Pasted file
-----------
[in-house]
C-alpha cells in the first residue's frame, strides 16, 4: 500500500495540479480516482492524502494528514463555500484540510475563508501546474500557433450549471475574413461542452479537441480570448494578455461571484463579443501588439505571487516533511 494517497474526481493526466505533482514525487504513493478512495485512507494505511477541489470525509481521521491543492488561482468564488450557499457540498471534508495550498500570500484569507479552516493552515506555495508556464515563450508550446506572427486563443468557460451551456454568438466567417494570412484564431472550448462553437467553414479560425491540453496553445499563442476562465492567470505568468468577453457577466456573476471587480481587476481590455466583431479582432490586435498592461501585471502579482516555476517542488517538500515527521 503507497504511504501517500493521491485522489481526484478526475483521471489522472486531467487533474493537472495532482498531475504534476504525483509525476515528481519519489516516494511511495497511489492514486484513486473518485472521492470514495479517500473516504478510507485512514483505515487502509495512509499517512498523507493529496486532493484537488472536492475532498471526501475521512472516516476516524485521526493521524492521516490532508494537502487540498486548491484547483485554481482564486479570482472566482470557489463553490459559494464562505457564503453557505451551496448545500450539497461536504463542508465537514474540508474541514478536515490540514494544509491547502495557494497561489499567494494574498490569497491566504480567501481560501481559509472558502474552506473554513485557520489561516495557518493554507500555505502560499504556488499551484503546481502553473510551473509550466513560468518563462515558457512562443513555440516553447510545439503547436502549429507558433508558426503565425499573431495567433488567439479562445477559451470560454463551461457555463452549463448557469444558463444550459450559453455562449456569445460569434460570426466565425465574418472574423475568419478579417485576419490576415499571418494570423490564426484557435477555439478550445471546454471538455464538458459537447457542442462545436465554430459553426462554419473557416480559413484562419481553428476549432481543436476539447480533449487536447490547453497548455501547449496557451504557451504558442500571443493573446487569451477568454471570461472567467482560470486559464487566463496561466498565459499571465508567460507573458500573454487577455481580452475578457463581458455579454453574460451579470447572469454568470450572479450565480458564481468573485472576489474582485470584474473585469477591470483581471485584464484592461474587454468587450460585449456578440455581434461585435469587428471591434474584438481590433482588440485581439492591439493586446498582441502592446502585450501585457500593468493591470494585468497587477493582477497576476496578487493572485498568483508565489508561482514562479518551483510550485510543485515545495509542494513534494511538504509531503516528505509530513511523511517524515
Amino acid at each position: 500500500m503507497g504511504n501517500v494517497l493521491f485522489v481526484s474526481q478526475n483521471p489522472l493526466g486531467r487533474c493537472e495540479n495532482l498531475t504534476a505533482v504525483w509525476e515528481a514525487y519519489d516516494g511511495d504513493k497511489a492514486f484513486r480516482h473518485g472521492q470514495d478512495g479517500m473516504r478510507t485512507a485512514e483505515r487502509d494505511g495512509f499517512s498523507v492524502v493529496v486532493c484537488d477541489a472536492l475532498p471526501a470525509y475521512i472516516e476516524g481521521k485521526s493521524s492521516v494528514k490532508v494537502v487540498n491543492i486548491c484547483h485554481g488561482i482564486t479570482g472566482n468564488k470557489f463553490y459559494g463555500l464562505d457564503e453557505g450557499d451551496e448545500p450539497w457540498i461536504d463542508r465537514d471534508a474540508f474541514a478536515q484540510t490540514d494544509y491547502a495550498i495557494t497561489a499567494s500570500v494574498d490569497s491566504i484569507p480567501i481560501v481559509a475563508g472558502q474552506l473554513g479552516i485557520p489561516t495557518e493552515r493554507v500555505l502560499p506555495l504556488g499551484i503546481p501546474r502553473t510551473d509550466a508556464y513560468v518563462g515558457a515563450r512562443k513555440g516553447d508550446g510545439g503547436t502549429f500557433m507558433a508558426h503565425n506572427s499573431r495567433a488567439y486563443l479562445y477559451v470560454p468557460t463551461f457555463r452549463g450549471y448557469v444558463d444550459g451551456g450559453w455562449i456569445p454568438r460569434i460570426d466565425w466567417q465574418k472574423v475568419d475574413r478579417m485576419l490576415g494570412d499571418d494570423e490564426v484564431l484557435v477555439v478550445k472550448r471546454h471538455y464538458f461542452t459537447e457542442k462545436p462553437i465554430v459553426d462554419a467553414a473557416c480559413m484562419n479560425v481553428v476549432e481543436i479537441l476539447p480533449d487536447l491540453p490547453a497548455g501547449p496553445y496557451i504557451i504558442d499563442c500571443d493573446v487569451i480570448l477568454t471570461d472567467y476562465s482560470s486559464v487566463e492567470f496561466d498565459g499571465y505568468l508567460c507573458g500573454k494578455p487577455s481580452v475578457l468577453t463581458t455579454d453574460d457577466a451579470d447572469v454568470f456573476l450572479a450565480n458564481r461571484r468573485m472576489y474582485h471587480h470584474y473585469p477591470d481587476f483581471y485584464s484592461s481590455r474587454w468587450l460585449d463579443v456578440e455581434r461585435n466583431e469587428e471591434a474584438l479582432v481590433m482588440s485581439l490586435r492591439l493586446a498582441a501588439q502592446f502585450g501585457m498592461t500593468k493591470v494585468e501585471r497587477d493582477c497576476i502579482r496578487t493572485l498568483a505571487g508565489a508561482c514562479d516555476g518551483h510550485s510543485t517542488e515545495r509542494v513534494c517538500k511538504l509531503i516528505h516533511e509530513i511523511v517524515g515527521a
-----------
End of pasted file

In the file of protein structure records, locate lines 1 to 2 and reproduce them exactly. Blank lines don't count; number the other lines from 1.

[in-house]
C-alpha cells in the first residue's frame, strides 16, 4: 500500500495540479480516482492524502494528514463555500484540510475563508501546474500557433450549471475574413461542452479537441480570448494578455461571484463579443501588439505571487516533511 494517497474526481493526466505533482514525487504513493478512495485512507494505511477541489470525509481521521491543492488561482468564488450557499457540498471534508495550498500570500484569507479552516493552515506555495508556464515563450508550446506572427486563443468557460451551456454568438466567417494570412484564431472550448462553437467553414479560425491540453496553445499563442476562465492567470505568468468577453457577466456573476471587480481587476481590455466583431479582432490586435498592461501585471502579482516555476517542488517538500515527521 503507497504511504501517500493521491485522489481526484478526475483521471489522472486531467487533474493537472495532482498531475504534476504525483509525476515528481519519489516516494511511495497511489492514486484513486473518485472521492470514495479517500473516504478510507485512514483505515487502509495512509499517512498523507493529496486532493484537488472536492475532498471526501475521512472516516476516524485521526493521524492521516490532508494537502487540498486548491484547483485554481482564486479570482472566482470557489463553490459559494464562505457564503453557505451551496448545500450539497461536504463542508465537514474540508474541514478536515490540514494544509491547502495557494497561489499567494494574498490569497491566504480567501481560501481559509472558502474552506473554513485557520489561516495557518493554507500555505502560499504556488499551484503546481502553473510551473509550466513560468518563462515558457512562443513555440516553447510545439503547436502549429507558433508558426503565425499573431495567433488567439479562445477559451470560454463551461457555463452549463448557469444558463444550459450559453455562449456569445460569434460570426466565425465574418472574423475568419478579417485576419490576415499571418494570423490564426484557435477555439478550445471546454471538455464538458459537447457542442462545436465554430459553426462554419473557416480559413484562419481553428476549432481543436476539447480533449487536447490547453497548455501547449496557451504557451504558442500571443493573446487569451477568454471570461472567467482560470486559464487566463496561466498565459499571465508567460507573458500573454487577455481580452475578457463581458455579454453574460451579470447572469454568470450572479450565480458564481468573485472576489474582485470584474473585469477591470483581471485584464484592461474587454468587450460585449456578440455581434461585435469587428471591434474584438481590433482588440485581439492591439493586446498582441502592446502585450501585457500593468493591470494585468497587477493582477497576476496578487493572485498568483508565489508561482514562479518551483510550485510543485515545495509542494513534494511538504509531503516528505509530513511523511517524515